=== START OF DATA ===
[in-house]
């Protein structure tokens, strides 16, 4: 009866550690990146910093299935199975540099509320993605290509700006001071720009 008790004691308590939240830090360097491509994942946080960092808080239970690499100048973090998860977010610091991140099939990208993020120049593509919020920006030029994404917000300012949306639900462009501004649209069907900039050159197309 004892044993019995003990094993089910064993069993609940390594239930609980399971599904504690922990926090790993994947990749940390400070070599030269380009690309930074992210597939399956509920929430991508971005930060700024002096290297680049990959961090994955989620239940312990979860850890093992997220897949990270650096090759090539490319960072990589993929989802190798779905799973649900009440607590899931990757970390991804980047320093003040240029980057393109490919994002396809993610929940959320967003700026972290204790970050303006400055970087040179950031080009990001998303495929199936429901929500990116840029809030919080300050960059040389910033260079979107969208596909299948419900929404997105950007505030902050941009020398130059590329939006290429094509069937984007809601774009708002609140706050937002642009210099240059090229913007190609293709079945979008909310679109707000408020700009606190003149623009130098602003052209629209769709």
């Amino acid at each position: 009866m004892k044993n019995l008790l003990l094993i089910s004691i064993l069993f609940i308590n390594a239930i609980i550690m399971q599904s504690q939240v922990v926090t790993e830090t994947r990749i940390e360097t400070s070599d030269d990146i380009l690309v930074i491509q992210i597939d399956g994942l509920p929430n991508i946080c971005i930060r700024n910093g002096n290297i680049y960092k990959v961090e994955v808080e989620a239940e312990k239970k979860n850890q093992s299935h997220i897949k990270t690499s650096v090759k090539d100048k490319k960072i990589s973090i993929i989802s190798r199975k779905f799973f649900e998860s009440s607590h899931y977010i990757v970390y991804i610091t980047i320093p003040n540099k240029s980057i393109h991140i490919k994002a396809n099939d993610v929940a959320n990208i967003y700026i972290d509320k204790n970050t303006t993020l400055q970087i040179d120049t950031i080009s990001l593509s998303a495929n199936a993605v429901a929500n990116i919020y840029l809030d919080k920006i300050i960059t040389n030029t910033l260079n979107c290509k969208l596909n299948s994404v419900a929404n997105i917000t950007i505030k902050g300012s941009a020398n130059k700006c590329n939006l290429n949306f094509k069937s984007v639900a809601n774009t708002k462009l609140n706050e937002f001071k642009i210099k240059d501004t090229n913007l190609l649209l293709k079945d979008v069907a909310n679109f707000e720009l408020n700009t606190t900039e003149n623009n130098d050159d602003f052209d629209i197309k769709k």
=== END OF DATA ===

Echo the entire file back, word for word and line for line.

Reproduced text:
[in-house]
């Protein structure tokens, strides 16, 4: 009866550690990146910093299935199975540099509320993605290509700006001071720009 008790004691308590939240830090360097491509994942946080960092808080239970690499100048973090998860977010610091991140099939990208993020120049593509919020920006030029994404917000300012949306639900462009501004649209069907900039050159197309 004892044993019995003990094993089910064993069993609940390594239930609980399971599904504690922990926090790993994947990749940390400070070599030269380009690309930074992210597939399956509920929430991508971005930060700024002096290297680049990959961090994955989620239940312990979860850890093992997220897949990270650096090759090539490319960072990589993929989802190798779905799973649900009440607590899931990757970390991804980047320093003040240029980057393109490919994002396809993610929940959320967003700026972290204790970050303006400055970087040179950031080009990001998303495929199936429901929500990116840029809030919080300050960059040389910033260079979107969208596909299948419900929404997105950007505030902050941009020398130059590329939006290429094509069937984007809601774009708002609140706050937002642009210099240059090229913007190609293709079945979008909310679109707000408020700009606190003149623009130098602003052209629209769709």
């Amino acid at each position: 009866m004892k044993n019995l008790l003990l094993i089910s004691i064993l069993f609940i308590n390594a239930i609980i550690m399971q599904s504690q939240v922990v926090t790993e830090t994947r990749i940390e360097t400070s070599d030269d990146i380009l690309v930074i491509q992210i597939d399956g994942l509920p929430n991508i946080c971005i930060r700024n910093g002096n290297i680049y960092k990959v961090e994955v808080e989620a239940e312990k239970k979860n850890q093992s299935h997220i897949k990270t690499s650096v090759k090539d100048k490319k960072i990589s973090i993929i989802s190798r199975k779905f799973f649900e998860s009440s607590h899931y977010i990757v970390y991804i610091t980047i320093p003040n540099k240029s980057i393109h991140i490919k994002a396809n099939d993610v929940a959320n990208i967003y700026i972290d509320k204790n970050t303006t993020l400055q970087i040179d120049t950031i080009s990001l593509s998303a495929n199936a993605v429901a929500n990116i919020y840029l809030d919080k920006i300050i960059t040389n030029t910033l260079n979107c290509k969208l596909n299948s994404v419900a929404n997105i917000t950007i505030k902050g300012s941009a020398n130059k700006c590329n939006l290429n949306f094509k069937s984007v639900a809601n774009t708002k462009l609140n706050e937002f001071k642009i210099k240059d501004t090229n913007l190609l649209l293709k079945d979008v069907a909310n679109f707000e720009l408020n700009t606190t900039e003149n623009n130098d050159d602003f052209d629209i197309k769709k």